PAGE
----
Nonetheless, to publishers and other copyright watchers, this was a tantalizing prospect: the Hon. Pierre Leval, author of the April 2016 Google Books decision, trading scholarly blows with his old confrère Jon Baumgarten Esq., a stalwart IP defender and outspoken critic of the evolving fair use doctrine.

Judge Leval, America’s foremost copyright jurist and a judge on the U.S. Court of Appeals Second Circuit, opened by conceding that content owners were living in ‘scary times’. The concessions stopped there, though, and he asserted that digital technologies can improve utility ‘without significant impairment’ of copyright protected rights.

Leval told the 200-strong audience of mainly copyright adherents that while the Google Books case had been protracted, acrimonious and not without controversy, his decision had been a simple one. He said the Google’s industrial-scale copying and indexing of books brought big benefits to ‘authors and the public’, did not offer a substitute for the books and did not interfere with IP owners’ right to control distribution.

He said: ‘I say to you, to an audience which I assume to be an audience of content owners and rightsholders, fair use is not your enemy; it is solicitous of your rights.’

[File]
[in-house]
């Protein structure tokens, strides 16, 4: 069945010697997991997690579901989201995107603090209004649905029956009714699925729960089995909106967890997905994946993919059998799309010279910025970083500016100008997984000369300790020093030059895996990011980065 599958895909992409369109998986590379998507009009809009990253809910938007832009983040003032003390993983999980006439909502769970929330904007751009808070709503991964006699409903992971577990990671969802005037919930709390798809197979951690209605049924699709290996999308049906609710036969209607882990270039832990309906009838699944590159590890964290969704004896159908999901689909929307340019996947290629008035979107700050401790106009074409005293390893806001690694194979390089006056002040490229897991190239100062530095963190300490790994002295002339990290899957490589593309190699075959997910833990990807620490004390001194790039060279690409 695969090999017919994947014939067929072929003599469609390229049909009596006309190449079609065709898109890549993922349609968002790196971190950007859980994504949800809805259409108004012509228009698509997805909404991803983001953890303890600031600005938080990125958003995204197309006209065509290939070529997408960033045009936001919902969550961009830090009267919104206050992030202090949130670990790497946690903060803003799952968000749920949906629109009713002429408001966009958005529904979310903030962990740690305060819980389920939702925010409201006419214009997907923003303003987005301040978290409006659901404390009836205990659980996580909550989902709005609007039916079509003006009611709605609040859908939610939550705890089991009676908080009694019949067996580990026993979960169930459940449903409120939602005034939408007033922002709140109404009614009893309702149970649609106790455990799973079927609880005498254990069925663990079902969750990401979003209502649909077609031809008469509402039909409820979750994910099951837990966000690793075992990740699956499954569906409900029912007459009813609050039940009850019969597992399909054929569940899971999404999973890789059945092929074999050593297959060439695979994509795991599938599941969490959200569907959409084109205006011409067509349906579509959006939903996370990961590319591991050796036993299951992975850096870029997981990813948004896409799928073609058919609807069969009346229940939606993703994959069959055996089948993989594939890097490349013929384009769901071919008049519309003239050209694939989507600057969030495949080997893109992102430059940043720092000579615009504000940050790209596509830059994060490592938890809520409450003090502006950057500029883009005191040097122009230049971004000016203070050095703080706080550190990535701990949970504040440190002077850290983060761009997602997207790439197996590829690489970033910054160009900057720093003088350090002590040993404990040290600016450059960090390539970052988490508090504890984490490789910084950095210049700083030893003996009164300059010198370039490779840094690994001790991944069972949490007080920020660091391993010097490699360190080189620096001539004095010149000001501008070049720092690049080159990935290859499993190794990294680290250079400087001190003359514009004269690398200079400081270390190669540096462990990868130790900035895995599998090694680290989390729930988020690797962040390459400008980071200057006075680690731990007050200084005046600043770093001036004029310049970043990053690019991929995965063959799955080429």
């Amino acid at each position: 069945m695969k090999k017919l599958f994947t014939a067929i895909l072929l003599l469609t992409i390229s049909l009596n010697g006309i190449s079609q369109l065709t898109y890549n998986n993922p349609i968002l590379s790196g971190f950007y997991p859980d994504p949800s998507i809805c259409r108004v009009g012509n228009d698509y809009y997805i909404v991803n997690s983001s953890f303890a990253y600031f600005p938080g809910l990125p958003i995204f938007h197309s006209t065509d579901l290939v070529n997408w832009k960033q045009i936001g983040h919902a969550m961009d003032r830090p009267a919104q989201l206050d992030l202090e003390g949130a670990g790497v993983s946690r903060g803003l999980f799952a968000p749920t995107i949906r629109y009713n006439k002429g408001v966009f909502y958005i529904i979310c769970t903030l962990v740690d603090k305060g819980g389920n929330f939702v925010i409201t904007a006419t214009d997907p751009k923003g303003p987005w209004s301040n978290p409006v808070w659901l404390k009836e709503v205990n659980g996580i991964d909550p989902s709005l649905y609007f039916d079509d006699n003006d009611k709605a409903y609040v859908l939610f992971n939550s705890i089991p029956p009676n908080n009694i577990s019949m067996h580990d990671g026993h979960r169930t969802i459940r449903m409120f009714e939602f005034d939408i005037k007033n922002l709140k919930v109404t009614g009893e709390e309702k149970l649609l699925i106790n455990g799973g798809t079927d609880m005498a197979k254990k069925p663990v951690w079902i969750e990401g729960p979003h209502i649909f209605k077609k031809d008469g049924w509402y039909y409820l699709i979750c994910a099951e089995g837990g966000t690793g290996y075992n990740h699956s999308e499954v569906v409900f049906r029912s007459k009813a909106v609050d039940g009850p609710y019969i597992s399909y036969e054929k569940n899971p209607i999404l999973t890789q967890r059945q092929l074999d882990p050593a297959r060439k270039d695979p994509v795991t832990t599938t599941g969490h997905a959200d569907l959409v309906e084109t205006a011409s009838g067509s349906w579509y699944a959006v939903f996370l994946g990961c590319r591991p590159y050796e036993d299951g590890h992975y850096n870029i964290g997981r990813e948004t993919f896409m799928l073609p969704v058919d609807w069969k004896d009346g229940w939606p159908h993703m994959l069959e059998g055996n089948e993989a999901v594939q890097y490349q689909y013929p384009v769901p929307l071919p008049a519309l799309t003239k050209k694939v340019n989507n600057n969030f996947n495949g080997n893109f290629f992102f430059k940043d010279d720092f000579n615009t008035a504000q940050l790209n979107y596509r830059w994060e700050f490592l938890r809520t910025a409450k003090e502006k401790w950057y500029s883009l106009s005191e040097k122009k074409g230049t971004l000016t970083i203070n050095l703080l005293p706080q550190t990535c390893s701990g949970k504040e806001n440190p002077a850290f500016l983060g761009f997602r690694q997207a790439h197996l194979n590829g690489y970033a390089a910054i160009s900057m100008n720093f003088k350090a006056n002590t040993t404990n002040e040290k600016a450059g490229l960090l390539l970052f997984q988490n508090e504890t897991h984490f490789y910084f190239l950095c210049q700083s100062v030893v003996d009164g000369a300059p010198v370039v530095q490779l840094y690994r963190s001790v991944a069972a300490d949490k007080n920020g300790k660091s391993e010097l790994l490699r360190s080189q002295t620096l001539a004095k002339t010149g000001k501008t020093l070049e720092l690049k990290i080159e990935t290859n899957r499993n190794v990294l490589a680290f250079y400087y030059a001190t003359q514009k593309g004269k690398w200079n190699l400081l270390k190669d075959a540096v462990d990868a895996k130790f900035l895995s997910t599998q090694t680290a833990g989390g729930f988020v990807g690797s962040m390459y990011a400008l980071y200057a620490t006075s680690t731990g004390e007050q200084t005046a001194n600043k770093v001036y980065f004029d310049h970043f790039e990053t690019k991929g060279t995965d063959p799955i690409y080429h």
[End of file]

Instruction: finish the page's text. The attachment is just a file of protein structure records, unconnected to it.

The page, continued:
“Fair use is not your enemy; it is solicitous of your rights.”
The Hon. Pierre Leval

Taking the podium second, former General Counsel for the U.S. Copyright Office, Jon Baumgarten, parried these assertions by saying that publishers did not see fair use as their enemy, but that Google’s systematic, mass copying of books was ‘very far outside the sense, spirit, design and intendment of fair use as I have known and practiced it for over forty years.’ He also asserted that the Google Books decision overly expanded the margin to freely copy others’ works – a precedent that could potentially do significant harm to rightsholders in the digital age.

Ominously, Baumgarten then warned that ‘elements of the technology industry are promoting US-style fair use overseas’ in order to further their commercial interests, echoing comments made by 2016 Charles Clark lecturer Professor Michael Fraser, who said that powerful social forces are attacking copyright.

“Elements of the technology industry are promoting US-style fair use overseas.”
Jon Baumgarten Esq.

The debate-format Charles Clark Lecture 2017, of which the IPA was a co-sponsor, was the brainchild of Paul Doda, Global Litigation Counsel for Elsevier, and the chair of the IPA’s Copyright Committee. The lecture is delivered annually under the auspices of the London-based Publishers Licensing Society (PLS) and UK Publishers Association (PA), in association with The London Book Fair.

The other co-sponsors of the event were: American Association of Publishers (AAP); Copyright Clearance Center (CCC); Copyright Licensing Agency (CLA); Federation of European Publishers (FEP); International Association of Scientific, Technical and Medical Publishers (STM); International Federation of Reprographic Rights Organizations (IFRRO); Elsevier; Harbottle and Lewis; Proskauer; Pearson; Taylor Wessing; and WIGGIN.

Click for the full transcript of the debate.